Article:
pfsense mac address

You can now select “1) Assign Interfaces” to assign the network interfaces and “2) Set Interface(s) IP address” to set the network parameters. You’ll have to repeat this step 3 times, one for each network:

WAN – em0

Configure IPv4 address WAN interface via DHCP? no
Enter the new WAN IPv4 address 192.168.15.4
Enter the new WAN IPv4 subnet bit count 24
For a WAN, enter the new WAN IPv4 upstream gateway address 192.168.15.1
Configure IPv6 address WAN interface via DHCP6? yes
Do you want to revert to HTTP as the webConfigurator protocol? no

LAN – em1

Enter the new LAN IPv4 address 172.16.1.1
Enter the new LAN IPv4 subnet bit count 24
Enter the IPv4 upstream gateway address Leave Blank
Enter the new LAN IPv6 address Leave Blank
Do you want to enable the DHCP server on LAN? yes
Enter the start address of the IPv4 client address range 172.16.1.12
Enter the end address of the IPv4 client address range 172.16.1.254
Do you want to revert to HTTP as the webConfigurator protocol? no

OPT1 – em2 

Enter the new LAN IPv4 address 172.16.2.1
Enter the new LAN IPv4 subnet bit count 24
Enter the IPv4 upstream gateway address Leave Blank
Enter the new LAN IPv6 address Leave Blank
Do you want to enable the DHCP server on LAN? yes
Enter the start address of the IPv4 client address range 172.16.2.12
Enter the end address of the IPv4 client address range 172.16.2.254
Do you want to revert to HTTP as the webConfigurator protocol? no

At the end, your interfaces should look like this:

pfsense putty

Configure pfSense

You should now be able to access the pfSense management console from your host machine. Open a browser tab and type the following URL:

You will be asked for the default credentials (admin/pfsense):

pfsense login

Go through the configuration wizard and do not forget to specify a primary and a secondary DNS servers (in my case I used Google’s DNS as the primary and Layer3’s DNS as secondary):

pfsense dns servers

In step 4, uncheck these last two options at the bottom of the page:

pfsense checkboxes

After completing the configuration steps, go to System > Advanced and enable SSH access:

pfsense SSH

You should now be able to SSH into the pfSense VM (172.16.1.1) using your preferred SSH client.

Web Server

As before, feel free to use the following script for creating the VM:

We want our servers to use a static IP address. While you can configure each host manually to use a static IP, we are going to use DHCP mappings and let the router assign the IPs for us.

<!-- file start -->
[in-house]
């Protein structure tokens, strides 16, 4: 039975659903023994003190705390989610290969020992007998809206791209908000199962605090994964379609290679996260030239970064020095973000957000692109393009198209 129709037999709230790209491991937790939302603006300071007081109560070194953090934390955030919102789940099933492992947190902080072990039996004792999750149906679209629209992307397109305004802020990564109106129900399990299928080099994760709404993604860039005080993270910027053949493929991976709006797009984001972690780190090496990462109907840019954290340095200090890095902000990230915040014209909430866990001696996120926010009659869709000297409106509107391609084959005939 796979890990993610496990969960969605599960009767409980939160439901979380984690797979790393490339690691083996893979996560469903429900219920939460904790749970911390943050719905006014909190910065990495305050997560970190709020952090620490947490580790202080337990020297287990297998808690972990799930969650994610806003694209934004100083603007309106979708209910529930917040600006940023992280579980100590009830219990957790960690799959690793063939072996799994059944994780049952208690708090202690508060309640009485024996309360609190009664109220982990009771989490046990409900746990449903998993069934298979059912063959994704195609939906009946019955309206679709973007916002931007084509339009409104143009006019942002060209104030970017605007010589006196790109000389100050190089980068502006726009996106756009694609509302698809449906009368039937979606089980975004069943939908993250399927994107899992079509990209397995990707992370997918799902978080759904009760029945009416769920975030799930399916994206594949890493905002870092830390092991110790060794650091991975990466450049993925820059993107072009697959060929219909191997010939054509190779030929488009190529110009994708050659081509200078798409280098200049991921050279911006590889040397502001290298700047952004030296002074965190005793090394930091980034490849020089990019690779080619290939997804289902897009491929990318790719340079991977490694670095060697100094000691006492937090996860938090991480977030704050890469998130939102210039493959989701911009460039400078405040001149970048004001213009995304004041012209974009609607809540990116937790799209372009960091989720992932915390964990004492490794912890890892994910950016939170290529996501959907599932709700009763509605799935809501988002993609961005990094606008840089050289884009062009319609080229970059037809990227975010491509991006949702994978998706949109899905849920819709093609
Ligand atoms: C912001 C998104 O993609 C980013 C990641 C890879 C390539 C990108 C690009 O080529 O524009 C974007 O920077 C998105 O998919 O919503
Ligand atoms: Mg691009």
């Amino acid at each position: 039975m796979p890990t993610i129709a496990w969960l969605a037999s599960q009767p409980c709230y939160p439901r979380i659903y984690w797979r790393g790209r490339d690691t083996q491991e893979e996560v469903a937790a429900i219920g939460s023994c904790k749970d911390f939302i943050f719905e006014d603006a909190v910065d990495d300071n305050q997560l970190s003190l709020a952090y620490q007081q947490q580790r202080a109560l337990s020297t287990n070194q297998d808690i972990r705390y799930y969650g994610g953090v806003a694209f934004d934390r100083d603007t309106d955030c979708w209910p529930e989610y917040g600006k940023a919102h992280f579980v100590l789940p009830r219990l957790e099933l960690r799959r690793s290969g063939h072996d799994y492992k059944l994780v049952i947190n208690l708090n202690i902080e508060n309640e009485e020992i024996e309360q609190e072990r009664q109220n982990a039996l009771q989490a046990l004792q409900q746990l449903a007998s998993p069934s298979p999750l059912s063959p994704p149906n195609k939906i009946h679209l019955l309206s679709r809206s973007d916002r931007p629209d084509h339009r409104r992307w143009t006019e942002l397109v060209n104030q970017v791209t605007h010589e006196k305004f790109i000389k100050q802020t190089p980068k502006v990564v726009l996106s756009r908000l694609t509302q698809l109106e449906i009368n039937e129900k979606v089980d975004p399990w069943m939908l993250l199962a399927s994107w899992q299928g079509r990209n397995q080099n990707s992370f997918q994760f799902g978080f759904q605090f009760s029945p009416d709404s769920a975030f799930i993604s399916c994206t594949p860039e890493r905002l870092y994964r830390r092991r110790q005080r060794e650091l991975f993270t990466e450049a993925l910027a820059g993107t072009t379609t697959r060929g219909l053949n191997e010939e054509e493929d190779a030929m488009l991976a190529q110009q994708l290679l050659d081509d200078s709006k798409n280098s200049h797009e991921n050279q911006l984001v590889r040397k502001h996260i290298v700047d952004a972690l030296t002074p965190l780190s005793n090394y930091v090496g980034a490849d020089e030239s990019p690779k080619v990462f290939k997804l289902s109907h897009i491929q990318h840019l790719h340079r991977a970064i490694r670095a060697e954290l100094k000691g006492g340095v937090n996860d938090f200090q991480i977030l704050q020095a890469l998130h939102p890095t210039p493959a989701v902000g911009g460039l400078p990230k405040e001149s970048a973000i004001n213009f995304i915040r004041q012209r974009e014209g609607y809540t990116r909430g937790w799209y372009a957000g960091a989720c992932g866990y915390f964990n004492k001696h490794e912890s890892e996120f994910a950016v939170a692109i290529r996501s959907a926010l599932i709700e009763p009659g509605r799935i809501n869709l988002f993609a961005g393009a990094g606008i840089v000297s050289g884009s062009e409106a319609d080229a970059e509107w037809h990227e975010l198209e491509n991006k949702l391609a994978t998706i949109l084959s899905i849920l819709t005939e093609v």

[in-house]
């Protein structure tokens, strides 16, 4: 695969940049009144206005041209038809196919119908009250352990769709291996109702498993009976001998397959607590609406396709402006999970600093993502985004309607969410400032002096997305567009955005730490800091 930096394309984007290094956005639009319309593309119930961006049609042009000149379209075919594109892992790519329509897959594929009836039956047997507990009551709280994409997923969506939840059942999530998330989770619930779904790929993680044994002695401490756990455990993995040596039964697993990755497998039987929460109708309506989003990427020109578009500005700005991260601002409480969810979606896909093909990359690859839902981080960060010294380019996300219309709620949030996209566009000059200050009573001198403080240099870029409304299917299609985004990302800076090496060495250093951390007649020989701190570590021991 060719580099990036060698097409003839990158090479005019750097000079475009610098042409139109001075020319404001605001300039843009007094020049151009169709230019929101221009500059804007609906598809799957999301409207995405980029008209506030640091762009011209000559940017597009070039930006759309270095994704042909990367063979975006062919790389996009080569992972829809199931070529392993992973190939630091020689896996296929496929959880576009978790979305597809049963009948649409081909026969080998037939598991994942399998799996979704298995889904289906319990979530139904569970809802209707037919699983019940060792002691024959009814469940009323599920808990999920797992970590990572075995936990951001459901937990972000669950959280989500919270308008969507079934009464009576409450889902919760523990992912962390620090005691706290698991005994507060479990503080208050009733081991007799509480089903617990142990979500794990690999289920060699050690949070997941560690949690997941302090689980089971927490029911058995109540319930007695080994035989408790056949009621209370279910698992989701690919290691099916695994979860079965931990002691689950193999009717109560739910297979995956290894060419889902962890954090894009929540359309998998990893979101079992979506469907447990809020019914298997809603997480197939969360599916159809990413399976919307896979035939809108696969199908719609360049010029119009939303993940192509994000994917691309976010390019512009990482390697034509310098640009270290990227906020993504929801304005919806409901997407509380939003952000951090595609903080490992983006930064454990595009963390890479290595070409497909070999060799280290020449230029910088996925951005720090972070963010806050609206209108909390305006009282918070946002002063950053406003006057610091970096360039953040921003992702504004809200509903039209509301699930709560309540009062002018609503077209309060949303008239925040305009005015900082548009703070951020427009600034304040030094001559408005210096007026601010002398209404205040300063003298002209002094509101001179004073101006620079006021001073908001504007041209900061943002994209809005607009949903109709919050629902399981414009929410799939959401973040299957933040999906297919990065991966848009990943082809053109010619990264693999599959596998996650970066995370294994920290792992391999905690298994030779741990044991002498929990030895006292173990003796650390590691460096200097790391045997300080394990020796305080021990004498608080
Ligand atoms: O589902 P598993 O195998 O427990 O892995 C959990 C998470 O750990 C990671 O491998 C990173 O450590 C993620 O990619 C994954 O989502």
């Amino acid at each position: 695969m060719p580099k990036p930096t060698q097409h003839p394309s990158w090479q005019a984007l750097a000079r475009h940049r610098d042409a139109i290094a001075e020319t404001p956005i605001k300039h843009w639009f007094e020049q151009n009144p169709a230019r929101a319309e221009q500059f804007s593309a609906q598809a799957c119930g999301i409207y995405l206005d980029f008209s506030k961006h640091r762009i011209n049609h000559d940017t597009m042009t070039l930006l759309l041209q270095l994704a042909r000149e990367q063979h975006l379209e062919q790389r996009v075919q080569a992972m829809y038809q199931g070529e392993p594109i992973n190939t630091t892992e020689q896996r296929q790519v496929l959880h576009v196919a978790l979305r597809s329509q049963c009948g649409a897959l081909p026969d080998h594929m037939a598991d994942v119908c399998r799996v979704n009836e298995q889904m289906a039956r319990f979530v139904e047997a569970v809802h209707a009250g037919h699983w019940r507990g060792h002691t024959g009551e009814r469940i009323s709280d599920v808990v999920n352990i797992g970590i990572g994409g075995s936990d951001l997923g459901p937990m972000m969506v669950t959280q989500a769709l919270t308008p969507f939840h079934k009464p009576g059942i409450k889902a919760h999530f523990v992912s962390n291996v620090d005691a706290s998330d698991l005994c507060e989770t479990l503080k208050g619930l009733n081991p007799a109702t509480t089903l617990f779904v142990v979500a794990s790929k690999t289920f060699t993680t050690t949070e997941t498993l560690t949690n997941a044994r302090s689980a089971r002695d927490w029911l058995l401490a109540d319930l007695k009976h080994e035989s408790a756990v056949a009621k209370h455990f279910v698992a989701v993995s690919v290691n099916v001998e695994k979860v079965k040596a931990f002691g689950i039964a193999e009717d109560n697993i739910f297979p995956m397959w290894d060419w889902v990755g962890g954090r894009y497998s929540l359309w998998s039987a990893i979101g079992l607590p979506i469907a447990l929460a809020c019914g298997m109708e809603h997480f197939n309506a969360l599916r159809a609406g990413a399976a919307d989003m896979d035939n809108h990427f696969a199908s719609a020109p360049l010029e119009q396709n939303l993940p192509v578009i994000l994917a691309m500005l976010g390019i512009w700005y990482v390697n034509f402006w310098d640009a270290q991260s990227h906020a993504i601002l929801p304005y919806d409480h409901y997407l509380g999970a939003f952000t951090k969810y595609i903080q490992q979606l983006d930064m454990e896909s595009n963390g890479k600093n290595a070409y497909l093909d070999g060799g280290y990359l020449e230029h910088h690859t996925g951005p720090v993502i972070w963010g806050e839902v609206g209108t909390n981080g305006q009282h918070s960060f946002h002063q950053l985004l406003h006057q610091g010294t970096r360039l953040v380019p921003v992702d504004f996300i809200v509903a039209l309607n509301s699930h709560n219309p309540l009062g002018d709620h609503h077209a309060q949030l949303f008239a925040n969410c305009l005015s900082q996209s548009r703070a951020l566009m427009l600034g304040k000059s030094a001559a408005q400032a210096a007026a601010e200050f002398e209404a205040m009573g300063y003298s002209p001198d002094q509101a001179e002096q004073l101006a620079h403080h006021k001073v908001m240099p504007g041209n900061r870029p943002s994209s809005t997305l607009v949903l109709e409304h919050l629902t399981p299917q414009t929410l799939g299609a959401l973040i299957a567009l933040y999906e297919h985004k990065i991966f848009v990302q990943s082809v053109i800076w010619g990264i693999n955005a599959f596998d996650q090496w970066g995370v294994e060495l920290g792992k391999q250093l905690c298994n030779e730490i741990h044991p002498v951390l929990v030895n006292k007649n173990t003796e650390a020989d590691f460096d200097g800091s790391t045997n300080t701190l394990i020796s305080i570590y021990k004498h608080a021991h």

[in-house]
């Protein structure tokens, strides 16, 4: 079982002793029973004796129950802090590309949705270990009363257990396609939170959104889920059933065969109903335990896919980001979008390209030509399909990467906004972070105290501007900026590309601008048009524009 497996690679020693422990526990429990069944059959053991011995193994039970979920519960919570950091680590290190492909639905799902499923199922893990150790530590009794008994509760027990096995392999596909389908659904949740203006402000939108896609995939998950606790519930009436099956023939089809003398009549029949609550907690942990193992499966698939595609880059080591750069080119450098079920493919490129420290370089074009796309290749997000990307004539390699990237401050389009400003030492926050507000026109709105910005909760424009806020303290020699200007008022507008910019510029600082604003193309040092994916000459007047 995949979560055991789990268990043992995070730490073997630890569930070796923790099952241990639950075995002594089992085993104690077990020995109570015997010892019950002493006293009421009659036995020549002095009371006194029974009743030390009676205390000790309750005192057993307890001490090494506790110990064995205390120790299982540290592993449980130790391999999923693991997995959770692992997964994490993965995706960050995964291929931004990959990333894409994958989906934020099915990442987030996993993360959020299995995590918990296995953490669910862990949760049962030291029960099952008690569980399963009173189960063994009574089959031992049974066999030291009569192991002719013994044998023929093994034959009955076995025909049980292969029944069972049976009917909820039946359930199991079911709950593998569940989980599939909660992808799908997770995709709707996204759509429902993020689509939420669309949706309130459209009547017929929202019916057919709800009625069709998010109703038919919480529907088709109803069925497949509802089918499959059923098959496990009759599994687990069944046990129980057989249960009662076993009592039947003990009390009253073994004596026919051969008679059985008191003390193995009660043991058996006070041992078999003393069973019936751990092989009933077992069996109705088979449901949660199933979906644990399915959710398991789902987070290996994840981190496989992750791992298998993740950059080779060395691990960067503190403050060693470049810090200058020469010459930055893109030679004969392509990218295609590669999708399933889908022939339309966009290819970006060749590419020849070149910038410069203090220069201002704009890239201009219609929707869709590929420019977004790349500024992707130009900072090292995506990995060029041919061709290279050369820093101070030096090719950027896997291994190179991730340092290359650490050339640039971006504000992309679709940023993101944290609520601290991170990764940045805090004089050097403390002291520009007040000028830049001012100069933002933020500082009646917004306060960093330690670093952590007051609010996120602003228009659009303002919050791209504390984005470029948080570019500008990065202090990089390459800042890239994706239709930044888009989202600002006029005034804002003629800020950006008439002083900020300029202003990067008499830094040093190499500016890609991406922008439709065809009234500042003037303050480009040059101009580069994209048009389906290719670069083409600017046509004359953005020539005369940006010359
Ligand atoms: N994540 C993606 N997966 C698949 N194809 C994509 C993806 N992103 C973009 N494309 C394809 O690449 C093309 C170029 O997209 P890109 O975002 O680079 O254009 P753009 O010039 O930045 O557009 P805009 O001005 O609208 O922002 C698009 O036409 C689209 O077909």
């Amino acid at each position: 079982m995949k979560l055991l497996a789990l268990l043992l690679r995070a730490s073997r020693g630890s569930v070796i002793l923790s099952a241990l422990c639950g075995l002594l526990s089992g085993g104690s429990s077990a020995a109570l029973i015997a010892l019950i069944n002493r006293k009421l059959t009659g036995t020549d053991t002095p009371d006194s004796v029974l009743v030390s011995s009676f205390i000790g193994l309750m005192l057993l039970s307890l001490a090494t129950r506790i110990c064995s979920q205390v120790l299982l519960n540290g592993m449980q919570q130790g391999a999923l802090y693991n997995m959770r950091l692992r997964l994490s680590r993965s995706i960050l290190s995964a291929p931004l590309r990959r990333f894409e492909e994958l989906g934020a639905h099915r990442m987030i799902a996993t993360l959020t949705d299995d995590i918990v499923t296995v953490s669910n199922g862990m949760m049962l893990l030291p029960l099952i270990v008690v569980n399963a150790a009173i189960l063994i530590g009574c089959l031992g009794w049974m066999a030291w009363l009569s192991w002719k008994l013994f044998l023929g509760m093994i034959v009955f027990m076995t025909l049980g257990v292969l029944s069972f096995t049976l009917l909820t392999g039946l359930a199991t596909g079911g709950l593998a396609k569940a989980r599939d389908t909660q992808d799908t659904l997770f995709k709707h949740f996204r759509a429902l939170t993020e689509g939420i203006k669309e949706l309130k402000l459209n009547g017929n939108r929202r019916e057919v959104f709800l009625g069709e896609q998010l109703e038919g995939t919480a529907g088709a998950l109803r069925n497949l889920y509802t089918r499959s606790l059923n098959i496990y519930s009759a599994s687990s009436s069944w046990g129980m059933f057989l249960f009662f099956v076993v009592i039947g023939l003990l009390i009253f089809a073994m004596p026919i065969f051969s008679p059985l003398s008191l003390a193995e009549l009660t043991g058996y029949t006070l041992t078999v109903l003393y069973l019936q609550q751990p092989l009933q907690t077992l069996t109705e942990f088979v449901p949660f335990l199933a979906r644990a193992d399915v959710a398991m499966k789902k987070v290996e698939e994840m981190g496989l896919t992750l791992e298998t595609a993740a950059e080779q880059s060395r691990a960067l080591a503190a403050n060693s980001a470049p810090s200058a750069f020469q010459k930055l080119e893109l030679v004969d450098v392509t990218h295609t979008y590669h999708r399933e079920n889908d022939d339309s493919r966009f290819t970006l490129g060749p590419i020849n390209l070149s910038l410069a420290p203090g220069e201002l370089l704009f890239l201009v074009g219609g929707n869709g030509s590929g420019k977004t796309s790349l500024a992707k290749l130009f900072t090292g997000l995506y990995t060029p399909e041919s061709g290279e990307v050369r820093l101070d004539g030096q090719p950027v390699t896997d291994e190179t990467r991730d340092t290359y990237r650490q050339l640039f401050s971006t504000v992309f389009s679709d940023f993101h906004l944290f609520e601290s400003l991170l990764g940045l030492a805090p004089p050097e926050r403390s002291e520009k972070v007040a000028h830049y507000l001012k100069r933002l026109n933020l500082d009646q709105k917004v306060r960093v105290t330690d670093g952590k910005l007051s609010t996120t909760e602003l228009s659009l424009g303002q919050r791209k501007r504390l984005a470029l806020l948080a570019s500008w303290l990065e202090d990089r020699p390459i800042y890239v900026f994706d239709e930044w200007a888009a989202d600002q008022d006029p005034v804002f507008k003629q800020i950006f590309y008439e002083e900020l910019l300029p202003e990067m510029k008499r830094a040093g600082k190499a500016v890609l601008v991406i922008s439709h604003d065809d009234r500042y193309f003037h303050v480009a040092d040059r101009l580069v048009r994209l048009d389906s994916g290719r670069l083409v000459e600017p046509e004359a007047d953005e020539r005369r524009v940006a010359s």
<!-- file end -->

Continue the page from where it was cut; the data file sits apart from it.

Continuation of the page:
The web server is attached to the internal (nslInternal) network. Use the VirtualBox GUI to find out its MAC address.

Log in to the pfSense admin interface and go to Services > DHCP Server > OTP1. Scroll all the way to the bottom and add a static DHCP mapping for 172.16.2.2 as shown below:

dhcp external

Start the VM and follow the installation instructions. Power off the VM when the installation is done and run the following clean up commands:

Start the VM again and update the packages:

Install the SSH server and Apache2:

Finally, run the following command to verify the network settings:

webserver ifconfig

If you try now to SSH into the server you will get an error. This is because you host doesn’t know how to reach the 172.16.2.0/24 network. To fix that, we need to add a static route to the hypervisor host to tell it to send traffic with destination 172.16.2.* through the pfSense router.

If you are using Windows, run the following command from a command prompt with admin privileges:

If you are a Mac user:

For Linux:

*Note: replace eth0 with your interface name.

You should now be able to SSH into the web server using its internal IP (172.16.2.2).

Monitoring Server

Our monitoring server will also be running Ubuntu Server, so the installation process is very similar.

Start by running the following script:

One important difference is that the monitoring server has two NICs instead of just one. The first NIC is attached to the management network (172.16.1.3) while the second NIC is connected to the internal network (172.16.2.3).

Find out what MAC addresses are assigned to each interface. Log in to the pfSense admin interface and go to Services > DHCP Server > OTP1 and add a DHCP mapping for 172.16.2.3:

dhcp external

Then go Services > DHCP Server > LAN and add a mapping for the second IP:

pfsense dhcp internal

Start the VM and follow the installation steps.

Power off the VM and run the clean up commands:

Start the VM again, update the software packages and install the SSH server:

Run ifconfig to verify the network settings:

mon server ifconfig

At this point you should be able to SSH into the server through the management network interface (172.16.1.3).

Client

Creating the Client VM is not that much different.

Start the VM and follow the Ubuntu Desktop installation instructions.

Power off the VM and run the following clean up commands:

Start the VM again and update the software packages:

* You don’t need to install an SSH server this time.

Open up a terminal window and verify the network settings (ifconfig -a):

We see two network interfaces but only one is active (enp0s3). You might be wondering, why do we need a second NIC? Because we want to be able to hop between the Internal and External networks without having to create a separate VM.

First, we need to make some edits to /etc/network/interfaces:

ubuntu interfaces

If you want the client to be in the internal network:

To switch to the external network:

And that’s it…for now


You’ve made it! You now have a fully fledged virtual environment running. In the next post we will learn how to configure pfSense to provide basic services to our network such as DNS, or NTP.

Stay tuned!